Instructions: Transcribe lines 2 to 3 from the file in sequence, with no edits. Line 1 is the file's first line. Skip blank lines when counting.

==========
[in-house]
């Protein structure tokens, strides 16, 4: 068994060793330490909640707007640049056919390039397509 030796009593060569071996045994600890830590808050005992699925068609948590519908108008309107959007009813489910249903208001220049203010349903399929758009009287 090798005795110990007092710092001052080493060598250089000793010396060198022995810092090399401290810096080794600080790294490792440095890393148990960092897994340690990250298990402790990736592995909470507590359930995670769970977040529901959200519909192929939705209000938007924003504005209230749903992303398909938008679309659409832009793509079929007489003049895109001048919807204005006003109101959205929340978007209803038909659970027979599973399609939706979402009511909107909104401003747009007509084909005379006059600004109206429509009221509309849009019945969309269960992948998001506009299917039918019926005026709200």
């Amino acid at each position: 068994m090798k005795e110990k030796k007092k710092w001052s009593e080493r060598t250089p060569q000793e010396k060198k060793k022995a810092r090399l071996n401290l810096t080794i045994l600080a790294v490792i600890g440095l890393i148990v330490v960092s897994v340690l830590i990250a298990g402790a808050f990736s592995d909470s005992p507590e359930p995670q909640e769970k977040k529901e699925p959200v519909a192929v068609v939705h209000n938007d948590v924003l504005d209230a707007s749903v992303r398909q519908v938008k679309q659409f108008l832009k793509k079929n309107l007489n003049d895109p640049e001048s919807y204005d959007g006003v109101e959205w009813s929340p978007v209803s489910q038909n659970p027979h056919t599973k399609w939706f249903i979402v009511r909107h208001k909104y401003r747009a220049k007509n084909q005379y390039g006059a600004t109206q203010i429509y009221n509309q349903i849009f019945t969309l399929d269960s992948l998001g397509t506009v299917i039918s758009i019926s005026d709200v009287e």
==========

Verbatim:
């Protein structure tokens, strides 16, 4: 068994060793330490909640707007640049056919390039397509 030796009593060569071996045994600890830590808050005992699925068609948590519908108008309107959007009813489910249903208001220049203010349903399929758009009287 090798005795110990007092710092001052080493060598250089000793010396060198022995810092090399401290810096080794600080790294490792440095890393148990960092897994340690990250298990402790990736592995909470507590359930995670769970977040529901959200519909192929939705209000938007924003504005209230749903992303398909938008679309659409832009793509079929007489003049895109001048919807204005006003109101959205929340978007209803038909659970027979599973399609939706979402009511909107909104401003747009007509084909005379006059600004109206429509009221509309849009019945969309269960992948998001506009299917039918019926005026709200």
């Amino acid at each position: 068994m090798k005795e110990k030796k007092k710092w001052s009593e080493r060598t250089p060569q000793e010396k060198k060793k022995a810092r090399l071996n401290l810096t080794i045994l600080a790294v490792i600890g440095l890393i148990v330490v960092s897994v340690l830590i990250a298990g402790a808050f990736s592995d909470s005992p507590e359930p995670q909640e769970k977040k529901e699925p959200v519909a192929v068609v939705h209000n938007d948590v924003l504005d209230a707007s749903v992303r398909q519908v938008k679309q659409f108008l832009k793509k079929n309107l007489n003049d895109p640049e001048s919807y204005d959007g006003v109101e959205w009813s929340p978007v209803s489910q038909n659970p027979h056919t599973k399609w939706f249903i979402v009511r909107h208001k909104y401003r747009a220049k007509n084909q005379y390039g006059a600004t109206q203010i429509y009221n509309q349903i849009f019945t969309l399929d269960s992948l998001g397509t506009v299917i039918s758009i019926s005026d709200v009287e």